Hadley Nielson's reaction to the start of the 2013-2014 girls basketball season is like that of the typical player who wants the season to get rolling.
"I'm super stoked," Nielson, a 6-foot-3 junior, said after the finish of the final preseason practice with her Highland High teammates.
Hadley Nielson, however, is not your typical player. Her dream as a 5-year-old was to play basketball in the WNBA. At 5, Nielson had a bad week. A very bad week.
That bad week began with a doctor visit and diagnosis she had marfan syndrome -- a disease of the connective tissue that can affect a number of body systems. In Nielson's case, marfan syndrome has caused scoliosis, an enlarged aorta and vision problems to name a few. Several days after the diagnosis, Nielson was riding a tricycle in her driveway. A relative did not see her and accidently ran over her.
"We went from getting the diagnosis to wondering if she would survive," Jennifer Nielson, Hadley's mother, said. "She was unconscious for quite awhile. One doctor said off-handledly that perhaps marfan syndrome helped her. .. .We took it as a little miracle. The things she's overcome. She is blessed, and we are blessed."
Hadley Nielson recovered from the accident. Marfan syndrome's affects, unfortunately, don't go away. It usually is found in those who are unusually tall or slender and have long limbs (Hadley is 6-3). Given marfan's affects on Hadley, there was little if any hope she could participate in contact sports -- i.e. basketball -- due to her heart condition and higher risk of a ruptured aorta.
Fast forward to seventh grade. A trip to the cardiologist for another checkup. The report showed the aorta had ceased to enlarge. She was cleared to play.
"It was the best doctor visit I ever had," Hadley Nielson said. "It was something I never thought would happen."
Having never had the chance to play basketball, she was like a prisoner released early from a life sentence. Free to compete, but five or six years behind most other girls her age. Her prognosis as a player?
"I remember her coming to our camp in eighth grade," Highland coach Miner Webster said. "I saw this tall, gangly kid. I needed to keep an eye on her since she was so tall. After watching her, I thought she'd never make it."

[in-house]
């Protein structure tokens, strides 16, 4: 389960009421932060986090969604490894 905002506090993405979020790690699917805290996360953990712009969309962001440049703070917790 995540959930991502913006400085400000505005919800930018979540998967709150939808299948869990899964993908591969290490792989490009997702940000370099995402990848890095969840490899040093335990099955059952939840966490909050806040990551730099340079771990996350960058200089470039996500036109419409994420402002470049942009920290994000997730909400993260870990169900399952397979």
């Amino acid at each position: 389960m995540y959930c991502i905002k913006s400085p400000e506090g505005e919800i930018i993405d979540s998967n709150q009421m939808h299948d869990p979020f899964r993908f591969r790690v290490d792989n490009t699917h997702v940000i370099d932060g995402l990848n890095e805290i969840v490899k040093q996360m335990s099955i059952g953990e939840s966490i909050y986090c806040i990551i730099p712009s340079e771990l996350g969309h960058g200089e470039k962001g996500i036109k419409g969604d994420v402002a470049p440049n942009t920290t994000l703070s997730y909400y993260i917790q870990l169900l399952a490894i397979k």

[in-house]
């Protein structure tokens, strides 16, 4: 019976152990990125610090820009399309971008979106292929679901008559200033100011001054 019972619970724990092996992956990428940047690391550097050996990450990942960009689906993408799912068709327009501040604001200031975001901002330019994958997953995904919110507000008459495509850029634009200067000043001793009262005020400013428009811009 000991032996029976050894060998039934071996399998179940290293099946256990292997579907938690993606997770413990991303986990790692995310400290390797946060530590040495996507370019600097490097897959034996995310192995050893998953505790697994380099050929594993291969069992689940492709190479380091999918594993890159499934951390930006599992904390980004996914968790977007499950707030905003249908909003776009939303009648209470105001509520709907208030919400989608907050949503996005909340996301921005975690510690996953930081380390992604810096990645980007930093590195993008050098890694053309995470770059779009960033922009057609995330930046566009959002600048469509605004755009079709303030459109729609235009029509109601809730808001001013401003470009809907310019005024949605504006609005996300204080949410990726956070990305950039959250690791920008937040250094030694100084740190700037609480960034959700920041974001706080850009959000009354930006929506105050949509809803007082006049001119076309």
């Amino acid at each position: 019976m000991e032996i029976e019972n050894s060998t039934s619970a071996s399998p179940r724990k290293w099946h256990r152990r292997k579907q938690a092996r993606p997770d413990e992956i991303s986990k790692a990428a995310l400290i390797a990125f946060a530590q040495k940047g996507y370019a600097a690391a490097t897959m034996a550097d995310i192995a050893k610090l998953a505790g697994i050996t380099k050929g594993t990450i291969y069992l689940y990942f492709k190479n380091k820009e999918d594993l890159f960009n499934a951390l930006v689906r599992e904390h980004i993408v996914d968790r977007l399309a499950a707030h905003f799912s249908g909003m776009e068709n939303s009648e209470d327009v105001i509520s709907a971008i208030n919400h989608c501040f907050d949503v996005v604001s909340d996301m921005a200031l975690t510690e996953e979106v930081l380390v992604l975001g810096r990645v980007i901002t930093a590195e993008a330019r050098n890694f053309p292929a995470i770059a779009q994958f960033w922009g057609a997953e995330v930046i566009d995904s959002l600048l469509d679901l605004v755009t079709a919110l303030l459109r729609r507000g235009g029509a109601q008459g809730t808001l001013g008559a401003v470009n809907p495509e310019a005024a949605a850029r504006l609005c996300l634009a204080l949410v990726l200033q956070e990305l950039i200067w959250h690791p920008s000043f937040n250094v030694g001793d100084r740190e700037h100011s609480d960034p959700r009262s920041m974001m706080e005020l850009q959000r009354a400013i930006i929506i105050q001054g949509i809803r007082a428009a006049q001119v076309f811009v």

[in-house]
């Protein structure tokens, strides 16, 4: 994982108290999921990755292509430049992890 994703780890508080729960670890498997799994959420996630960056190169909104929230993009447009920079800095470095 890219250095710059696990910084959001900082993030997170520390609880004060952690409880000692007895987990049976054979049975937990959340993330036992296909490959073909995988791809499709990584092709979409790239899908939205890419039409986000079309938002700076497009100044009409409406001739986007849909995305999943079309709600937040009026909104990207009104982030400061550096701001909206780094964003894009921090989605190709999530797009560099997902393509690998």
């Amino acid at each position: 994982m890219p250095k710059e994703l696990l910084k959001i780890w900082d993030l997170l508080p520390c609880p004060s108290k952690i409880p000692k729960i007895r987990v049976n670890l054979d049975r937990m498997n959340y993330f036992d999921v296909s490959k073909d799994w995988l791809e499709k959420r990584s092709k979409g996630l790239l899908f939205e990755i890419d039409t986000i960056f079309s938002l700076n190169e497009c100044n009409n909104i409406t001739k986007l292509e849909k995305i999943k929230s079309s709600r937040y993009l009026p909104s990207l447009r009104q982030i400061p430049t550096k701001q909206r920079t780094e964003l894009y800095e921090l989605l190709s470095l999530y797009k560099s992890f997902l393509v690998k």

Nielson returned to camp as a ninth-grader. She garnered Webster's attention again.
"I couldn't believe how much she'd improved," Webster said. "She wasn't fantastic, but she'd gotten a lot better. At the time I didn't know any of her background. We'd get on her because she had trouble catching the ball. She'd fumble it a lot. We didn't know she had vision problems."
Hadley Nielson earned a spot on Highland's freshman team and averaged 15 points a game. She played on the junior varsity and at times on varsity last year as sophomore. Her season was interrupted by eye surgery to repair-restore the lens in her right eye. Her vision is improved, but she often has double vision.
A second opinion on her heart condition was sought with a visit to Cedar Sinai Medical Center in California last summer to confirm playing was still not an enormous risk. All systems go.
Hadley Nielson began the season as one of five starters for Highland and in line for a good share of playing time as the Lady Hawks opened their season this week hosting their annual Thanksgiving Tournament. Hadley averaged 7.5 points and 7.5 rebounds in wins Monday and Tuesday this week over Alhambra and Saguaro, respsectively. Her reboundin and scoring in the final period Tuesday vs. Saguaro helped nail down a come-from-behind victory.
Getting her chance to play at her healthiest has further brightened an already sunny outlook under the circumstanes. Hadley's battle with marfan prompted Jennifer Nielson to pen a memoir of what her daughter has faced for more than a decade. Titled "Rubber Band Girl", it was published just about a year ago. Mom still marvels at her daughter's handling of all that's come her way -- good and bad.
"Her spirit is strong," Jennifer Nielson said. "She is a happy kid. To have the attitude she has with all she's experienced is inspiring to me. Getting the chance to play basketball like she always wanted and hoped is exciting."
Hadley Nielson is ever mindful of her chance to follow her dream. She and her family study marfan syndrome relentlessly. They attended a conference dedicated to it last year. One more reminder.....
"At the conference there are lots of others with marfan syndrome that don't get to do what I'm doing," Hadley Nielson said. "I'm gratedful. I don't take it for granted."